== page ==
by Dennis Crouch
I just received my new copy of the CIPA guide to the Patents Acts – Seventh Edition, published by Sweet & Maxwell in the UK. CIPA is the Charted Institute of Patent Attorneys and represents about 3,200 patent attorneys, trainees, and other UK intellectual property law professionals. The guide is edited by Paul Cole and Stephen Jones. The book – affectionately known as the "Black Book" – is actually black and has been in print continuously since 1980. Although the book focuses primarily on UK law, it is highly relevant to considerations of both European and American law. Both Lord Justice Jacob and Chief Judge Rader wrote forwards to the book. In his forward, Judge Rader remarked positively on the growing dialogue between US courts and those of Europe and Asia and noted that US patent courts should be prepared to understand and – at times – apply the law of other nations. Point being – this book is relevant to those in the US practice of patent law. Lord Justice Jacob wrote "I shall continue to keep the book within easy reach. So should anyone else concerned with European or British patents."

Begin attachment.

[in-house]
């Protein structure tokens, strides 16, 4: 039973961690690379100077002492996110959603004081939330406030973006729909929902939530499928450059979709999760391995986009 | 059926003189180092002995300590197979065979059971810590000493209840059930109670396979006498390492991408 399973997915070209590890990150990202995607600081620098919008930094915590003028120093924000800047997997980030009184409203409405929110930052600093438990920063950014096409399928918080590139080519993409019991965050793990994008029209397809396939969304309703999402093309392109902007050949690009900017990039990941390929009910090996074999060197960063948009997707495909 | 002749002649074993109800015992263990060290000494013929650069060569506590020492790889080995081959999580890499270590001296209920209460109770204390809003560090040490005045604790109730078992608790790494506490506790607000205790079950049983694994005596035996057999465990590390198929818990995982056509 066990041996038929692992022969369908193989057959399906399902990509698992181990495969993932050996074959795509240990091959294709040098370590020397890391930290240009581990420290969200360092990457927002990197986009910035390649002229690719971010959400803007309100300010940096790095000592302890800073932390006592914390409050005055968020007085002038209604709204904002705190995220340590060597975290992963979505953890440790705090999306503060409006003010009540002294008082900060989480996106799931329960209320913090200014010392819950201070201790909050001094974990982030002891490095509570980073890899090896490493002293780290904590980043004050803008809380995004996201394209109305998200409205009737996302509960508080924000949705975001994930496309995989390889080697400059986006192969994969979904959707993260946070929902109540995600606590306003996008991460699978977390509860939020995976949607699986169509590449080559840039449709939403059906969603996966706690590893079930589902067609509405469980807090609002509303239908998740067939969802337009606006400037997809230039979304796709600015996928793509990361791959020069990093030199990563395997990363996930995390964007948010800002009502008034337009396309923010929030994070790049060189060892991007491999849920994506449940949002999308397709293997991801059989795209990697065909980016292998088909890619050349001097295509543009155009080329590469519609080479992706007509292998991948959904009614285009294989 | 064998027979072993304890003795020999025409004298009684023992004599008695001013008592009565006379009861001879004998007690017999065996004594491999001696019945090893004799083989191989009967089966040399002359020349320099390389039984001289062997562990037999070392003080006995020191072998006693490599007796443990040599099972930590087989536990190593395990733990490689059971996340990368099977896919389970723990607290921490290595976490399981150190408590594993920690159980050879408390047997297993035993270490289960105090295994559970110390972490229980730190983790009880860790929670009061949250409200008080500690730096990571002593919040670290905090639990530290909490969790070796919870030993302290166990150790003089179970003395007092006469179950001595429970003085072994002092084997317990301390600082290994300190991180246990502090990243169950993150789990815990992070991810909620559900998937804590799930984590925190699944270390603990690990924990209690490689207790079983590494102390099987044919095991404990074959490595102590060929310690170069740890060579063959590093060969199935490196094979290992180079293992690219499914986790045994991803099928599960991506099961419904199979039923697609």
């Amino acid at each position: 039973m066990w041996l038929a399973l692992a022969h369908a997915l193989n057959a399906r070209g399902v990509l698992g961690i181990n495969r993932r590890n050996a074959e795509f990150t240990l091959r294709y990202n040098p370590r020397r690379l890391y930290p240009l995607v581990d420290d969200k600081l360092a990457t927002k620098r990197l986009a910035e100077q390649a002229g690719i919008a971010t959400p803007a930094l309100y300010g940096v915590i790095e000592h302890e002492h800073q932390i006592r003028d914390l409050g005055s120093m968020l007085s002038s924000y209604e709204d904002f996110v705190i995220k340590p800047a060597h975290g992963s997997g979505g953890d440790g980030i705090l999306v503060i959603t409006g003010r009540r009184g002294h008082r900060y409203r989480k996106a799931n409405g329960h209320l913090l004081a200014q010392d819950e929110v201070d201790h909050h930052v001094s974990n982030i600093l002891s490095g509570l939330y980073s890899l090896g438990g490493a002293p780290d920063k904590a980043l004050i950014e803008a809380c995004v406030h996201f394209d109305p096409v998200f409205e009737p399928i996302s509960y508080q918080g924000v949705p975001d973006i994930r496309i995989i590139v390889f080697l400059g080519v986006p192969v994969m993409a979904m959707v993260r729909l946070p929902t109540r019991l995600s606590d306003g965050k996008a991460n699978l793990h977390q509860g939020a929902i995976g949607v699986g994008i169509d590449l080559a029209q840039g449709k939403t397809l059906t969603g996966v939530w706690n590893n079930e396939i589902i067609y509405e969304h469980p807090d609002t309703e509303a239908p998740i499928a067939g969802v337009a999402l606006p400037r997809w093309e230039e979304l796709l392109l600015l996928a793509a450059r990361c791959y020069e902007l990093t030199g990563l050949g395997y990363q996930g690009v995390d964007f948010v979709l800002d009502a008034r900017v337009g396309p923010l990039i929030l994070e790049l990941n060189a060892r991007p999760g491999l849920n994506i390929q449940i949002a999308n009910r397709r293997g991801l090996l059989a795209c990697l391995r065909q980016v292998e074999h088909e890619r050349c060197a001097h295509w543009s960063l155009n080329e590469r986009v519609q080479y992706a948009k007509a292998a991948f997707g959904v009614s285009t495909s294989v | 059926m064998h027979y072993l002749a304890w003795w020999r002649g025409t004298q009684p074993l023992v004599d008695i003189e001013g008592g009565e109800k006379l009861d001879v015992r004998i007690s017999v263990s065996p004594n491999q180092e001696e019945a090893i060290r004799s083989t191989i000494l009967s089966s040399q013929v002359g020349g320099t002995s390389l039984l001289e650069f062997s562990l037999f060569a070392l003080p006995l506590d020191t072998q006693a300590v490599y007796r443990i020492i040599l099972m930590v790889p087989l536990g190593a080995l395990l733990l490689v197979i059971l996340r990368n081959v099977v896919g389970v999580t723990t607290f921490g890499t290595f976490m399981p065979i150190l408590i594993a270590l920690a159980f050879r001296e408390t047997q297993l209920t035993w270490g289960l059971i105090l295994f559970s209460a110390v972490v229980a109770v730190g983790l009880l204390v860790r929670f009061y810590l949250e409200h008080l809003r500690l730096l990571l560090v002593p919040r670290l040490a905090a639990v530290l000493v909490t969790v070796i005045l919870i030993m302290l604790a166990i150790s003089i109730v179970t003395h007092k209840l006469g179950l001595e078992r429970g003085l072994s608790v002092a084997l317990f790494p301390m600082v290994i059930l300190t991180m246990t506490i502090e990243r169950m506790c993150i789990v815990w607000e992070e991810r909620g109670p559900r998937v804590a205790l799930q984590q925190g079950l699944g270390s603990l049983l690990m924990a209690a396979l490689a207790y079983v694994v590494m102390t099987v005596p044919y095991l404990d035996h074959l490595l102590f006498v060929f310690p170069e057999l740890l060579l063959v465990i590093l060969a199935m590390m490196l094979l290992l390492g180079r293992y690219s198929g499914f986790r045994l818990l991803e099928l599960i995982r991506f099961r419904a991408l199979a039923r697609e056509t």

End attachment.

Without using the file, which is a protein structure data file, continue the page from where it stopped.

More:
Parallel to Judge Rader's thoughts, in a working paper (not yet public) I argue that the America Invents Act further compels US courts to consider the law of other nations in order to implement the harmonization mandate found in the newly enacted legislation.
In his summary of the work, Paul Cole writes that this book is "intend to provide the most comprehensive single-volume reference work for patent law in the UK and under the EPC." The book references over 3300 decisions of the UK IP Office and courts and of the EPO Appeal Boards as well as all relevant statutes.
You can purchase the book for £250 (about $400) from the publisher. [LINK]
Congratulations and Cheers!
As an aside – I will be leading a CIPA short course this summer in London at Lord Jacob's home institution of the University College of London (UCL) Faculty of Laws. The course is primarily intended for UK and European patent law professionals and will focus on the new American law and how the changes will impact prosecution, litigation, and licensing of patent rights.